It was the last prime minister’s questions of 2016 and what price would you have got 12 months ago on Jeremy Corbyn still being Labour leader with David Cameron being banished to spend more time on holiday and pointing at fish?
Corbyn is in a stronger position now than a year ago and has got more confident in his weekly attack on the prime minister. We know Theresa May prefers a snoozathon to the snarling of Cameron but Corbyn roused himself to a state of anger to tackle the PM on the crisis in social care – which has been fuelled by Tory cuts.
There wasn’t much Christmas cheer in sight today – bar an opening gag by Labour MP Peter Dowd on whether the FO by Boris Johnson’s name represented a job offer or an insult – and it allowed Corbyn to focus on how the failings in social care are hitting the lives of so many elderly people around the country.
May couldn’t answer the questions, of course, because the Tories slashed funding for social care in the last parliament, and May’s flat performance delivered something of a win for her opponent.
It is a social care crisis which Corbyn could lay squarely at the door of 10 Downing Street. May has pinned her hopes of political safety on allowing local authorities to bring forward investment using extra council tax rises but this will not be enough.
Tellingly, Corbyn was able to point out how May’s plan simply entrenches inequality in the care system, rather than tackling it. Allowing local authorities to bump up council tax raises far more money in Liverpool or Newcastle than, for example, Windsor or Maidenhead, the latter being the PM’s own seat.
“Is she saying frail and elderly vulnerable people are less valuable in our big cities?,” asked Corbyn.
“The crisis is made in Downing Street by this government.”
It is a strong argument and one that reflects how Tory government “support” is often targeted towards those parts of the country where the vote is true blue. Labour likes to remind ministers there was nothing for the NHS or social care in the Autumn Statement.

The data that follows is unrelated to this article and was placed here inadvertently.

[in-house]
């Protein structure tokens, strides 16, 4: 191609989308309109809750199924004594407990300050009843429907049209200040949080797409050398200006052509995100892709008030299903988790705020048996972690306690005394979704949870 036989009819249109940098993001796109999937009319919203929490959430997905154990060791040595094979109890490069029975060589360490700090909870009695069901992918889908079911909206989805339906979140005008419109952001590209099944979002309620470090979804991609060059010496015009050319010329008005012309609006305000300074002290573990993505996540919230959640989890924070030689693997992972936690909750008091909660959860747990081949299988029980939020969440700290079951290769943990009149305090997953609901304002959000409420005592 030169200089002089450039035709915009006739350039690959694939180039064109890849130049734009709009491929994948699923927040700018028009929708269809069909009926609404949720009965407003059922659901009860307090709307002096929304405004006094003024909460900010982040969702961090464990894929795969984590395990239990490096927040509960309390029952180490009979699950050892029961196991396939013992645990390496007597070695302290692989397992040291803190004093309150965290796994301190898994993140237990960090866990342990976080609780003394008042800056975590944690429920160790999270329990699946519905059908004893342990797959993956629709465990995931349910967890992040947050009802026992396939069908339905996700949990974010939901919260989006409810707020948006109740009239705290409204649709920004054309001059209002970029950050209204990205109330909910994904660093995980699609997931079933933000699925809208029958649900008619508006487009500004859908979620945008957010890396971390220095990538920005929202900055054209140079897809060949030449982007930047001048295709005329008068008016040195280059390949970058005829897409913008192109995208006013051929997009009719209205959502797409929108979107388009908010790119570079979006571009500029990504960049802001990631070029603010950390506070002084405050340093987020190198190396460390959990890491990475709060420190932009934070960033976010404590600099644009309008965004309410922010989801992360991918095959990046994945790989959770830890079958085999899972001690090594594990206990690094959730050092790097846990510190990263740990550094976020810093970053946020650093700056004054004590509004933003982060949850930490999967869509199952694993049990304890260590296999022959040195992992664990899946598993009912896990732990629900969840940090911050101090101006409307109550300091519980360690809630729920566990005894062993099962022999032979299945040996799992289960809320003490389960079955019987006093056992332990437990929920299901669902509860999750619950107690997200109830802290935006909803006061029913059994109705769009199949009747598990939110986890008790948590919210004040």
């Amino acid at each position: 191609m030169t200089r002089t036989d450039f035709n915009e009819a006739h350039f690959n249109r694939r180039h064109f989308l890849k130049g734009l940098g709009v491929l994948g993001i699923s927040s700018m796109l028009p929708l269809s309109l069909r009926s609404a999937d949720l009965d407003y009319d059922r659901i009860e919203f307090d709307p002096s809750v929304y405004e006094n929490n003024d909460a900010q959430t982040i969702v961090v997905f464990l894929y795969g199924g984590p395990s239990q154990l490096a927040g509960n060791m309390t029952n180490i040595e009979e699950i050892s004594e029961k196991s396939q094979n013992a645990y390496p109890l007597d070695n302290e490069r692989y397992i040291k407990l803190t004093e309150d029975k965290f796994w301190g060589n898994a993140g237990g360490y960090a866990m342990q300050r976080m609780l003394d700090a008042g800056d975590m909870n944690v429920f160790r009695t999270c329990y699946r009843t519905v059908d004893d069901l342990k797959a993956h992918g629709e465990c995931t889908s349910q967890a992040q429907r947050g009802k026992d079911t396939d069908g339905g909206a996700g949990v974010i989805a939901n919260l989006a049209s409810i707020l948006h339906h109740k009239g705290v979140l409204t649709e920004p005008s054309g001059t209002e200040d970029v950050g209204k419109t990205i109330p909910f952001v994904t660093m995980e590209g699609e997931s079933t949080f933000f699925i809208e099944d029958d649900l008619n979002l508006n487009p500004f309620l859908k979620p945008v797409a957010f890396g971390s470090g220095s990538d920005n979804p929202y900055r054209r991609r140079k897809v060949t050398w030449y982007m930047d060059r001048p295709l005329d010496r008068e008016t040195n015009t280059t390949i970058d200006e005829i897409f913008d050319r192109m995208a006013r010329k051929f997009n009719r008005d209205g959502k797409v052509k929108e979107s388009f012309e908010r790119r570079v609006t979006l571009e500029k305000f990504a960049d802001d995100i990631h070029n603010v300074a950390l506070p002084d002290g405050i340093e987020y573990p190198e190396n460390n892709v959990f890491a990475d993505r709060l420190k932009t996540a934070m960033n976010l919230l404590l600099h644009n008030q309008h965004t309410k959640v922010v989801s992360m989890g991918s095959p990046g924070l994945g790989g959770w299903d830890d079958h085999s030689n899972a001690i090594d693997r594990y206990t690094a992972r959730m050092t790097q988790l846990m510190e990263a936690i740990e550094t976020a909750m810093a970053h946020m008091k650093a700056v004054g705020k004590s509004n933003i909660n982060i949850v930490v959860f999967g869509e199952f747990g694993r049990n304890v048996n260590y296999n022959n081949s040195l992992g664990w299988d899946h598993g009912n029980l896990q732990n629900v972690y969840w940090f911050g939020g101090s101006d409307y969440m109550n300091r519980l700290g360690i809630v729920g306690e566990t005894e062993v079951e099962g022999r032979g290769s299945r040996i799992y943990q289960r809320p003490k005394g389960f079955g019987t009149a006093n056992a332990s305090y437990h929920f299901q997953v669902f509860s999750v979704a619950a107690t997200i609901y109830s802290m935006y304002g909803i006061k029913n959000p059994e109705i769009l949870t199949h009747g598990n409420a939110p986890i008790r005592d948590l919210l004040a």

Corbyn was on solid ground here. And he knows the Tories are planning another big tax cut for big business. For all of May’s strategy of putting distance between herself and the privileged elite of Cameron and Co, she is pressing ahead with the plan she inherited of lowering corporation tax yet further from 20 per cent to 17 per cent by 2020.
“Billons seem to be available for tax giveaways to corporations”, Corbyn said. It was a return to the theme of “corporate welfare” and the handouts to big busines which marked his surge to the Labour leadership first time around.
May simply had no answer to the fact the Tories had cut social care in the last parliament. Corbyn hammered away and got his clip for the lunchtime news bulletins.
“This government has cut social care and she well knows it and she well knows the effect of that,” Corbyn raged.
“Why can’t the prime minister listen?… Get a grip and fund it properly please.”
The soundbite was delivered in his own idiosyncratic style – he doesn’t try to mock the PM in the way Ed Miliband did to Cameron – but it worked at getting the point across.
Corbyn has struggled at PMQs at points this year, so what was different today? He used shorter questions, picked an issue that has been prominent in the media and zoned in on the Tories’ warped sense of priorities that, in this case, has seen the government push through care cuts at the same time as handing out money to big business. It is simple when it is set out like that and Corbyn should stick to the formula in 2017. May has mounting problems on everything from social care to the economy and Brexit. Labour must focus on exposing them.